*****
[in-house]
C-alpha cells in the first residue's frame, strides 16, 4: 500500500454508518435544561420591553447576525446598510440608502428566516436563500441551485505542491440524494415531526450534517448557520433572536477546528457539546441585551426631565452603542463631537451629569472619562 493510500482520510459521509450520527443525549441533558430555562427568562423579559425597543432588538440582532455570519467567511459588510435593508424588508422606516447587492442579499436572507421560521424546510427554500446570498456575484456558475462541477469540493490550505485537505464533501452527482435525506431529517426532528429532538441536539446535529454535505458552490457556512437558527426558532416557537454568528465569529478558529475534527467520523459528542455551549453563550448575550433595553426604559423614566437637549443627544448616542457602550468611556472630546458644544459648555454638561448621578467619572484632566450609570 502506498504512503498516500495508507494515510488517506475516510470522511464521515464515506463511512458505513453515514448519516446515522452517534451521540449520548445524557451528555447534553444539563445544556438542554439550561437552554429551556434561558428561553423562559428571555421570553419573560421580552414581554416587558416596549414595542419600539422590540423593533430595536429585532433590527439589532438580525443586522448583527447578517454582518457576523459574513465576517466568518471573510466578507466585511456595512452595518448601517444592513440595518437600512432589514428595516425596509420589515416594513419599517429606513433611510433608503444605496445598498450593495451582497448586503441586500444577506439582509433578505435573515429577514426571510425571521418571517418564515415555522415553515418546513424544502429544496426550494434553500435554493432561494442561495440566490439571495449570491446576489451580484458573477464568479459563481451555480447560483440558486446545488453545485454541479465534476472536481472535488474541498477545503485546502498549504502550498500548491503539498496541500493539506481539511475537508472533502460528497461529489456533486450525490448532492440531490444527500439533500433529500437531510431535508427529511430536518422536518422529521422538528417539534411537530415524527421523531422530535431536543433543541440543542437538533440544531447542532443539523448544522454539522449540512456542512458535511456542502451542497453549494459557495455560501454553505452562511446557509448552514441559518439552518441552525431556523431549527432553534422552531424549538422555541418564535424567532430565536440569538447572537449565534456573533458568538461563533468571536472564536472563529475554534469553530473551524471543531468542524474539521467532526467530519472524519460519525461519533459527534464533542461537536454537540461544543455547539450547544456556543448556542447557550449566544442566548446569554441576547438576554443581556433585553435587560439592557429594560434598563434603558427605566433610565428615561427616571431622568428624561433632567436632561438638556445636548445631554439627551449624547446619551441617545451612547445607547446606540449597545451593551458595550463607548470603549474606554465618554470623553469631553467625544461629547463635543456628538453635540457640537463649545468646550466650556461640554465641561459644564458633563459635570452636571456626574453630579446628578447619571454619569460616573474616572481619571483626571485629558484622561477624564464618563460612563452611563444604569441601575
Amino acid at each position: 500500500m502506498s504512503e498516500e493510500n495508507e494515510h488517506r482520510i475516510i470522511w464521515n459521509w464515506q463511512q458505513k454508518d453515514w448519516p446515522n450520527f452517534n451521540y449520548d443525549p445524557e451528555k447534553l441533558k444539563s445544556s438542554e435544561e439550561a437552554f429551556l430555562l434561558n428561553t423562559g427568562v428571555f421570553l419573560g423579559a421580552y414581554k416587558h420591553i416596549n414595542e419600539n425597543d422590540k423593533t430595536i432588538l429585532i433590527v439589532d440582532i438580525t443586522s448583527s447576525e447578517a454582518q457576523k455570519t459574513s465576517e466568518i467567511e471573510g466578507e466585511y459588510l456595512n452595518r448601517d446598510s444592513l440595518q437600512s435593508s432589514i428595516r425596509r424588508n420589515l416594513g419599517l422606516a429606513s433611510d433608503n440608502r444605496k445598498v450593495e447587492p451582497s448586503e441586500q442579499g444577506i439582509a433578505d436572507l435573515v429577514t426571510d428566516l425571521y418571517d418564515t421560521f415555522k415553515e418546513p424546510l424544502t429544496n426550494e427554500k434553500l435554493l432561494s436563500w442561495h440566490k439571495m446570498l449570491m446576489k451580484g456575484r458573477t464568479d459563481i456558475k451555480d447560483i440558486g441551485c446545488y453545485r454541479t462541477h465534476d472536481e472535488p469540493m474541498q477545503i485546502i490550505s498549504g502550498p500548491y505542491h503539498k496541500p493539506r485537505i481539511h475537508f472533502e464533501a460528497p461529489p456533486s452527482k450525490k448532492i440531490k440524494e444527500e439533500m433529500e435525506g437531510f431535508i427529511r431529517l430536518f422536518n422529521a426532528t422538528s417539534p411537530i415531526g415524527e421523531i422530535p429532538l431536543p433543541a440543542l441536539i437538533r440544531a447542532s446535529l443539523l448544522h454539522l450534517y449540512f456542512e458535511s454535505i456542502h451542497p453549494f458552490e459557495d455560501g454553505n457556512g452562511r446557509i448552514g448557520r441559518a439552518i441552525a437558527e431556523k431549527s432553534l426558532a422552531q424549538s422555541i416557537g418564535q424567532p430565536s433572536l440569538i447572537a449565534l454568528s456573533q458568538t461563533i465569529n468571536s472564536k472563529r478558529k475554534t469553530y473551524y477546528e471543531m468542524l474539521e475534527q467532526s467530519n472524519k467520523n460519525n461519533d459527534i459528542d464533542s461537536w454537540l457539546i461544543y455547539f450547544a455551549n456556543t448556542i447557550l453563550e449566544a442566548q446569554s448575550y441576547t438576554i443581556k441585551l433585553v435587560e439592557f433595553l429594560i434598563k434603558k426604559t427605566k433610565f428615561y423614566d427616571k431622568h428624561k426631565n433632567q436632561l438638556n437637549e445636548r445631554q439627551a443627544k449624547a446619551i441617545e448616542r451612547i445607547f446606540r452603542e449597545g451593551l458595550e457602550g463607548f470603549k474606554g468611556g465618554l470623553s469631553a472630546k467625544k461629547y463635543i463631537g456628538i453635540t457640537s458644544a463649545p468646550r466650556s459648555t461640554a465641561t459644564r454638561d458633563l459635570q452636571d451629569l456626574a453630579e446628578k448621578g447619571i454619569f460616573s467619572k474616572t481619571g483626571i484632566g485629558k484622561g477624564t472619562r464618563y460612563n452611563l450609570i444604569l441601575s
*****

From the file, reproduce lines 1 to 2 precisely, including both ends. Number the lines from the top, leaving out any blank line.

[in-house]
C-alpha cells in the first residue's frame, strides 16, 4: 500500500454508518435544561420591553447576525446598510440608502428566516436563500441551485505542491440524494415531526450534517448557520433572536477546528457539546441585551426631565452603542463631537451629569472619562 493510500482520510459521509450520527443525549441533558430555562427568562423579559425597543432588538440582532455570519467567511459588510435593508424588508422606516447587492442579499436572507421560521424546510427554500446570498456575484456558475462541477469540493490550505485537505464533501452527482435525506431529517426532528429532538441536539446535529454535505458552490457556512437558527426558532416557537454568528465569529478558529475534527467520523459528542455551549453563550448575550433595553426604559423614566437637549443627544448616542457602550468611556472630546458644544459648555454638561448621578467619572484632566450609570 502506498504512503498516500495508507494515510488517506475516510470522511464521515464515506463511512458505513453515514448519516446515522452517534451521540449520548445524557451528555447534553444539563445544556438542554439550561437552554429551556434561558428561553423562559428571555421570553419573560421580552414581554416587558416596549414595542419600539422590540423593533430595536429585532433590527439589532438580525443586522448583527447578517454582518457576523459574513465576517466568518471573510466578507466585511456595512452595518448601517444592513440595518437600512432589514428595516425596509420589515416594513419599517429606513433611510433608503444605496445598498450593495451582497448586503441586500444577506439582509433578505435573515429577514426571510425571521418571517418564515415555522415553515418546513424544502429544496426550494434553500435554493432561494442561495440566490439571495449570491446576489451580484458573477464568479459563481451555480447560483440558486446545488453545485454541479465534476472536481472535488474541498477545503485546502498549504502550498500548491503539498496541500493539506481539511475537508472533502460528497461529489456533486450525490448532492440531490444527500439533500433529500437531510431535508427529511430536518422536518422529521422538528417539534411537530415524527421523531422530535431536543433543541440543542437538533440544531447542532443539523448544522454539522449540512456542512458535511456542502451542497453549494459557495455560501454553505452562511446557509448552514441559518439552518441552525431556523431549527432553534422552531424549538422555541418564535424567532430565536440569538447572537449565534456573533458568538461563533468571536472564536472563529475554534469553530473551524471543531468542524474539521467532526467530519472524519460519525461519533459527534464533542461537536454537540461544543455547539450547544456556543448556542447557550449566544442566548446569554441576547438576554443581556433585553435587560439592557429594560434598563434603558427605566433610565428615561427616571431622568428624561433632567436632561438638556445636548445631554439627551449624547446619551441617545451612547445607547446606540449597545451593551458595550463607548470603549474606554465618554470623553469631553467625544461629547463635543456628538453635540457640537463649545468646550466650556461640554465641561459644564458633563459635570452636571456626574453630579446628578447619571454619569460616573474616572481619571483626571485629558484622561477624564464618563460612563452611563444604569441601575